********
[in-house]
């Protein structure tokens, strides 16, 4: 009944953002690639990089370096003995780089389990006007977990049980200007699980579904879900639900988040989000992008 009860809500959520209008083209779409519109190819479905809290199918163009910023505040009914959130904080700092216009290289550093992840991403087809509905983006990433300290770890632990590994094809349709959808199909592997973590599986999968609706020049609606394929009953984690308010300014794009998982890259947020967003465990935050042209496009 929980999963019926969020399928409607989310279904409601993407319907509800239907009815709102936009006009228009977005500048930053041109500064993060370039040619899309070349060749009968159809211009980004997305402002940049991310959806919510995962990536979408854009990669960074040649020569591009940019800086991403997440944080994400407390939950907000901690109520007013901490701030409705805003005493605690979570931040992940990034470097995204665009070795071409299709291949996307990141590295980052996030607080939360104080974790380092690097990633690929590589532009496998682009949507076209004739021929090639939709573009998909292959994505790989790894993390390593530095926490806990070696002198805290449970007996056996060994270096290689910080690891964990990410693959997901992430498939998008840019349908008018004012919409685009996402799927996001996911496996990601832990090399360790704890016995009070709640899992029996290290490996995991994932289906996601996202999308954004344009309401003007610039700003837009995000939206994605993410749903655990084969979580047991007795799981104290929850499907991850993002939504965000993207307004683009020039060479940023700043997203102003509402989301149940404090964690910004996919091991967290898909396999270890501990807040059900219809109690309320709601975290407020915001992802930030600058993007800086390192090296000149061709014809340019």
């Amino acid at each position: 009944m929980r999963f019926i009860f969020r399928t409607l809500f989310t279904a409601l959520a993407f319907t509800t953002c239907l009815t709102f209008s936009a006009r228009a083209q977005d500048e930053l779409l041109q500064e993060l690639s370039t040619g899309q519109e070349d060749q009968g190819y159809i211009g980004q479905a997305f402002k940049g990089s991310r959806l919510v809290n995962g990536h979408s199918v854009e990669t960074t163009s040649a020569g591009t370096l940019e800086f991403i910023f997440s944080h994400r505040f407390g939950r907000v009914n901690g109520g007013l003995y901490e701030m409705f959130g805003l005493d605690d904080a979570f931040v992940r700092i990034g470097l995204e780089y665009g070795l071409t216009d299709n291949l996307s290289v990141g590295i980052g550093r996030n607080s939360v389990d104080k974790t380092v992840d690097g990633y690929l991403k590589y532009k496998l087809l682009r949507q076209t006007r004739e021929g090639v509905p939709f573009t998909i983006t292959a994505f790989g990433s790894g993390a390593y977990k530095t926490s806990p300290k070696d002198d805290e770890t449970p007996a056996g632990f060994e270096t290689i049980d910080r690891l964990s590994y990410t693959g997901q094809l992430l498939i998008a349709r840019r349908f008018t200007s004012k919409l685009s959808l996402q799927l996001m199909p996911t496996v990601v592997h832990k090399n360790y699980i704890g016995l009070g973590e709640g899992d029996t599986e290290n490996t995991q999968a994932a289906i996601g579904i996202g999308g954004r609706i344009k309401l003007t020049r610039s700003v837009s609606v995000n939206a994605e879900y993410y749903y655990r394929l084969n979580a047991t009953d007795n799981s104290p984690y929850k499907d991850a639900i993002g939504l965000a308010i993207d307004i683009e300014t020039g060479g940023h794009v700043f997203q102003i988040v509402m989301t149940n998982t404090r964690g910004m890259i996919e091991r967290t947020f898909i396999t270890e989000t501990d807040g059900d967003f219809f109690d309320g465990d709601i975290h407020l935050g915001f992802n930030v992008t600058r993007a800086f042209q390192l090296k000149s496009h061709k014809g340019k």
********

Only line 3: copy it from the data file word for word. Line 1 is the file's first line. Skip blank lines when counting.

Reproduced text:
């Amino acid at each position: 009944m929980r999963f019926i009860f969020r399928t409607l809500f989310t279904a409601l959520a993407f319907t509800t953002c239907l009815t709102f209008s936009a006009r228009a083209q977005d500048e930053l779409l041109q500064e993060l690639s370039t040619g899309q519109e070349d060749q009968g190819y159809i211009g980004q479905a997305f402002k940049g990089s991310r959806l919510v809290n995962g990536h979408s199918v854009e990669t960074t163009s040649a020569g591009t370096l940019e800086f991403i910023f997440s944080h994400r505040f407390g939950r907000v009914n901690g109520g007013l003995y901490e701030m409705f959130g805003l005493d605690d904080a979570f931040v992940r700092i990034g470097l995204e780089y665009g070795l071409t216009d299709n291949l996307s290289v990141g590295i980052g550093r996030n607080s939360v389990d104080k974790t380092v992840d690097g990633y690929l991403k590589y532009k496998l087809l682009r949507q076209t006007r004739e021929g090639v509905p939709f573009t998909i983006t292959a994505f790989g990433s790894g993390a390593y977990k530095t926490s806990p300290k070696d002198d805290e770890t449970p007996a056996g632990f060994e270096t290689i049980d910080r690891l964990s590994y990410t693959g997901q094809l992430l498939i998008a349709r840019r349908f008018t200007s004012k919409l685009s959808l996402q799927l996001m199909p996911t496996v990601v592997h832990k090399n360790y699980i704890g016995l009070g973590e709640g899992d029996t599986e290290n490996t995991q999968a994932a289906i996601g579904i996202g999308g954004r609706i344009k309401l003007t020049r610039s700003v837009s609606v995000n939206a994605e879900y993410y749903y655990r394929l084969n979580a047991t009953d007795n799981s104290p984690y929850k499907d991850a639900i993002g939504l965000a308010i993207d307004i683009e300014t020039g060479g940023h794009v700043f997203q102003i988040v509402m989301t149940n998982t404090r964690g910004m890259i996919e091991r967290t947020f898909i396999t270890e989000t501990d807040g059900d967003f219809f109690d309320g465990d709601i975290h407020l935050g915001f992802n930030v992008t600058r993007a800086f042209q390192l090296k000149s496009h061709k014809g340019k």